Meet the Deltans

Meet Chris Lockwood

Chris Lockwood is the new National English Honor Society (NEHS) Director. Previously, he spent the last twelve years as the Head of English, Bilingual, and International Education in Oaxaca de Juarez, Mexico, and as the Upper School Principal at the American School in Tuxtla Gutierrez, Mexico. He has been an NEHS Chapter Advisor, an educational travel consultant, and translator. Chris holds a BA (Hons) from the University of Keele (Keele, England) and Loyola University New Orleans (New Orleans, LA), an MPhil (Cantab) from the University of Cambridge (Cambridge, England), and an MEd from the University of Buckingham (Buckingham, England).

  1. I chose to become an English & American Literature Major because it gave me the opportunity to read books, discuss books, and write about books.
  2. My favorite part of being an English Major is being able to discuss challenging texts, characters, and contexts with like-minded people.
  3. The last book I read was Fleabag by Phoebe Waller-Bridge: It’s a great piece of contemporary drama. It started as a one-woman show at the Edinburgh Fringe and then was adapted into a TV series for BBC and Amazon. It’s about a young woman (with no filter) trying to navigate her way through life.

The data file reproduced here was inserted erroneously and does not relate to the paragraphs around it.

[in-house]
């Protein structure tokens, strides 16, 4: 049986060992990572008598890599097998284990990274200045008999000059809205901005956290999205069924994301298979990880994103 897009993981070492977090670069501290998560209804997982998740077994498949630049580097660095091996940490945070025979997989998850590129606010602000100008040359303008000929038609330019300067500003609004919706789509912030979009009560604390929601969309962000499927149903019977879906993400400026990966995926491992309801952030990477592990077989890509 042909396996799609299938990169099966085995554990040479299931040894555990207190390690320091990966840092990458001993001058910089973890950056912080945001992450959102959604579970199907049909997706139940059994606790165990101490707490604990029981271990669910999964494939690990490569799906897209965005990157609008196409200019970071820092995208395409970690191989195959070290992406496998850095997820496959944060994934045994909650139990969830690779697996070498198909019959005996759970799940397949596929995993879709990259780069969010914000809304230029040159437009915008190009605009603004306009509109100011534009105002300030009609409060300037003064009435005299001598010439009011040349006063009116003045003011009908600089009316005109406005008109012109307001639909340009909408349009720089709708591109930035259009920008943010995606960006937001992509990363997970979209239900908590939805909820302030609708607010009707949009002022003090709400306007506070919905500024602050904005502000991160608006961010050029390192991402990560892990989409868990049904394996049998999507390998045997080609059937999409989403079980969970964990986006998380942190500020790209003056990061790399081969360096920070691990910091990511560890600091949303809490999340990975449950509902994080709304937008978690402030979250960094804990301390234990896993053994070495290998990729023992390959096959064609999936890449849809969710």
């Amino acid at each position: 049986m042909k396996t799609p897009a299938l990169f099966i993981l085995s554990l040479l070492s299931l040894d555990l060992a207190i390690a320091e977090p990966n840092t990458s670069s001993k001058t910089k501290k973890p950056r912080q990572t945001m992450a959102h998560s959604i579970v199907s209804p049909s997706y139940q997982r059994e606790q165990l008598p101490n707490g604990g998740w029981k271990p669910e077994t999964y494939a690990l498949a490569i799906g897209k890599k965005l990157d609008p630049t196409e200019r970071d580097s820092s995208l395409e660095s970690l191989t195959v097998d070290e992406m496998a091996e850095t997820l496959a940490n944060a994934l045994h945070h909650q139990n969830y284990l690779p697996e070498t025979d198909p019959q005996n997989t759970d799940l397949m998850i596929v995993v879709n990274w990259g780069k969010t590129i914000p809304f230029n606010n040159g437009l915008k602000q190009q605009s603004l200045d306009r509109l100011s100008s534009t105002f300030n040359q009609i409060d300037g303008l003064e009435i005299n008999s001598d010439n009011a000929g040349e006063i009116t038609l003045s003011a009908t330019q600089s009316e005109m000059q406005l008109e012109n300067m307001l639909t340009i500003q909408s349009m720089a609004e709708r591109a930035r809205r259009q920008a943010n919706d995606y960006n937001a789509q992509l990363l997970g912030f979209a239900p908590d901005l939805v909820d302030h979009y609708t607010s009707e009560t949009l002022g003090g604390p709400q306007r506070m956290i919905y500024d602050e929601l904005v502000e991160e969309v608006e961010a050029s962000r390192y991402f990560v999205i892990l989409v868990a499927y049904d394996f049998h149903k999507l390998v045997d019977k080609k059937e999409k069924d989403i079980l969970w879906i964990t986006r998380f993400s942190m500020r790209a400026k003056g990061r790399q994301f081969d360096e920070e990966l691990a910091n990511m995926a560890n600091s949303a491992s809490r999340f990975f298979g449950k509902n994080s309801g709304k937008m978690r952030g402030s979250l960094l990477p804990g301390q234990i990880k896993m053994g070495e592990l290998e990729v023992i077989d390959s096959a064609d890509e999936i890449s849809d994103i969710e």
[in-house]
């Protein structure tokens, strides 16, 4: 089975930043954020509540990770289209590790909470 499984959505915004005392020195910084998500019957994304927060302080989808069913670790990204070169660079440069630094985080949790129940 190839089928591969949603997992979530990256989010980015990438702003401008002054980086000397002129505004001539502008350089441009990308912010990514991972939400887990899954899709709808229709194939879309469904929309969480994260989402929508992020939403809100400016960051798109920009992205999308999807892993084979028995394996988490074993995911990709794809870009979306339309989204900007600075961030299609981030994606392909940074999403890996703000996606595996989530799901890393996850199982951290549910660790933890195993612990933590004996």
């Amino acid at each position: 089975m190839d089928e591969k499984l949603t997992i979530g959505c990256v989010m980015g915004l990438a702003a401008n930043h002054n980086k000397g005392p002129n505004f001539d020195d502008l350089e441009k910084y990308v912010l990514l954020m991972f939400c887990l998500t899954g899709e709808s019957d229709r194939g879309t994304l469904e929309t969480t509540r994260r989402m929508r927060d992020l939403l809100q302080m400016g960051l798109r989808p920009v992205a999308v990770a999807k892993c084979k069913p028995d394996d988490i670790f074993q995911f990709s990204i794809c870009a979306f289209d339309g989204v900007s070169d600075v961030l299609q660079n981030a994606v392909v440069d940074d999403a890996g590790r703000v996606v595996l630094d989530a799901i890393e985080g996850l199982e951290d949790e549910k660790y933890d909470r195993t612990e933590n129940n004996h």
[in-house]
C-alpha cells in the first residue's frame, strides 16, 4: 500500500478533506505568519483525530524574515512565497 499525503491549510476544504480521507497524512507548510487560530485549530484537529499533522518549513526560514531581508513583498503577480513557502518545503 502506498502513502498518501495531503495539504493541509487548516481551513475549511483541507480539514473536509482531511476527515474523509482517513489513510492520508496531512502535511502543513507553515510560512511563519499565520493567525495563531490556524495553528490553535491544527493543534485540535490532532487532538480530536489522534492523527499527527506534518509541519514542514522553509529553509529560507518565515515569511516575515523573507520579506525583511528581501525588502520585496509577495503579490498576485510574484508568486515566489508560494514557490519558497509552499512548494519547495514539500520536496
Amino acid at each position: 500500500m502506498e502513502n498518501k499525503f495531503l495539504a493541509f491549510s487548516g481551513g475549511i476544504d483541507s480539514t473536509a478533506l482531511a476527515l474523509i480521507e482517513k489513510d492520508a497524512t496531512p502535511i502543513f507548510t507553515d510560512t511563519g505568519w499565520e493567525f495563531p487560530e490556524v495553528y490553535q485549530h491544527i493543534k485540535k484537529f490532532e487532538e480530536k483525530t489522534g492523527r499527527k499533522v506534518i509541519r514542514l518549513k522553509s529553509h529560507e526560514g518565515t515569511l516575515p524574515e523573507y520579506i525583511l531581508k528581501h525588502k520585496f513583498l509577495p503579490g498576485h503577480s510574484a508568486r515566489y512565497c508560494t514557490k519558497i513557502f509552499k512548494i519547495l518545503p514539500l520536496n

4. My favorite book is Brideshead Revisited by Evelyn Waugh. It’s a glorious piece of, deliciously descriptive writing, which really captures the fall of the landed gentry between the wars. Anyone who has read this can be my friend (P.S. Waugh is great, in general).
  5. A book character I identify with is Mr Lockwood from Wuthering Heights. Emily Brontë‘s narrator shares the same name as I do and seems to like avoiding drama until he becomes the center of it. Wuthering Heights (the real place) is not far from where I was born, so I feel that I have a connection with the place and the characters.
    Wuthering Heights
  6. The last book I bought was Sweat by Lynn Nottage, and I have read it. It won the Pulitzer in 2017 and documents the end of the American Dream in a small industrial town. It’s a wonderful piece of work that really captures the economic and racial tensions that lead to the Trump election.
  7. My favorite book to movie adaptation is Last Exit to Brooklyn. Based on a Beat novel by Hubert Selby Jr., it examines life in 1950s Brooklyn. The film captures the stresses and anger of the characters as they struggle to deal with a strike, their sexualities, and their gender identities—with tragic ends.